A federal appeals court has upheld the law in California that prohibits health practitioners from offering psychotherapy intended to turn gay youth straight on Thursday, according to a report on the Sacramento Bee website.
The 9th U.S. Circuit Court of Appeals, in San Francisco, ruled the state’s ban on conversation therapy for minors does not violate free speech rights of licensed counselors or their patients.
Religious figures and unlicensed lay counselors would not be covered.
The appeal was made by professionals who practice sexual-orientation change therapy, two families who say their teenage sons benefited from it, and a national association of Christian mental health counselors.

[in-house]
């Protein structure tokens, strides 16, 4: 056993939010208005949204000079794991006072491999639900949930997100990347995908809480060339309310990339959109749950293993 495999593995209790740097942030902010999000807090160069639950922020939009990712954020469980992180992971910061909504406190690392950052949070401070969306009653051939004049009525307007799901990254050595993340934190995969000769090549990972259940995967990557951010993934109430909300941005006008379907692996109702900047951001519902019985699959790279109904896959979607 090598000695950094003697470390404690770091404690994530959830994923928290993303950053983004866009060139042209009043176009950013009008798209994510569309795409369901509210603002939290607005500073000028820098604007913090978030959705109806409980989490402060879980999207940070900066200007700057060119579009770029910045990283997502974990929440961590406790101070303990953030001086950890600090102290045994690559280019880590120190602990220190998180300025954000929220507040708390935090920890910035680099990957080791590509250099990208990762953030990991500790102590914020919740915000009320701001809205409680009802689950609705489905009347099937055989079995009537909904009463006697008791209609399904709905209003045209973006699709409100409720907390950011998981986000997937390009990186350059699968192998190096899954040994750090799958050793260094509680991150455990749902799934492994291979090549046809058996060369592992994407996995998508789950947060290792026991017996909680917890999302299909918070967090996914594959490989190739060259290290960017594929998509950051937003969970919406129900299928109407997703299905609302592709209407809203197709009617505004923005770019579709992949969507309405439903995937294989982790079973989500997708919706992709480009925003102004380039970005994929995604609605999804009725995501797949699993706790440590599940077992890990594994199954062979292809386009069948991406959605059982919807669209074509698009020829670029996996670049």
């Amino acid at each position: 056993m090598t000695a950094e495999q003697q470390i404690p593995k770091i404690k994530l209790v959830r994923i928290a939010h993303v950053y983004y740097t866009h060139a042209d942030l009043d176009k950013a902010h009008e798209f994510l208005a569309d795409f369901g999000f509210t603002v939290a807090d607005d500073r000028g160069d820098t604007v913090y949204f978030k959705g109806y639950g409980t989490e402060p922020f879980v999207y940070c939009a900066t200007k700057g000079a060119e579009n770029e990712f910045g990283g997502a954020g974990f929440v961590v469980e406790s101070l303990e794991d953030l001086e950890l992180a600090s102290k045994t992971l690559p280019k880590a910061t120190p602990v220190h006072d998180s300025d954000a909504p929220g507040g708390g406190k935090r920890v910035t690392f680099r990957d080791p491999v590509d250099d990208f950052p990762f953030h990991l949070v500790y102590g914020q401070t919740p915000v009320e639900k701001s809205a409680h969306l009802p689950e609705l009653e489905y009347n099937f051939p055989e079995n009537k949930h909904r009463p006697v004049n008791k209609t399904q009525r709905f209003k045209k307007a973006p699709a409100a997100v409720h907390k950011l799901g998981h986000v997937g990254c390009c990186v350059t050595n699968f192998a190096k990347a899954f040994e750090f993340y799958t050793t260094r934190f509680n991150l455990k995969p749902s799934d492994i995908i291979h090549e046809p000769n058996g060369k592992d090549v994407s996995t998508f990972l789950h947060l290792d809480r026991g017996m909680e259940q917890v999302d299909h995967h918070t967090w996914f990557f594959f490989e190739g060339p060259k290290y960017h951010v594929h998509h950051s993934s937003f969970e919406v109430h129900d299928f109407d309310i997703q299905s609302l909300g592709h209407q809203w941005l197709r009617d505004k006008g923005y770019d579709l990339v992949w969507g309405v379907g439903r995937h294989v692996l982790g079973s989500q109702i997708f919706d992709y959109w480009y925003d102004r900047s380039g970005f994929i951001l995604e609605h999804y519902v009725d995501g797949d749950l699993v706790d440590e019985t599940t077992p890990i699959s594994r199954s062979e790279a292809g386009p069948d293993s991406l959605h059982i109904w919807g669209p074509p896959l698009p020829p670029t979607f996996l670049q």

They argued the ban infringes on their free speech and freedom of association and religious rights. The counselors also argue it jeopardizes their livelihoods.
Gov. Jerry Brown, Attorney General Kamala Harris and other supporters of the law said the ban is necessary to protect children from a coercive practice that can put them at increased risk of suicide. They also said the therapy's efficacy has been questioned or rejected by every major mental health professional association.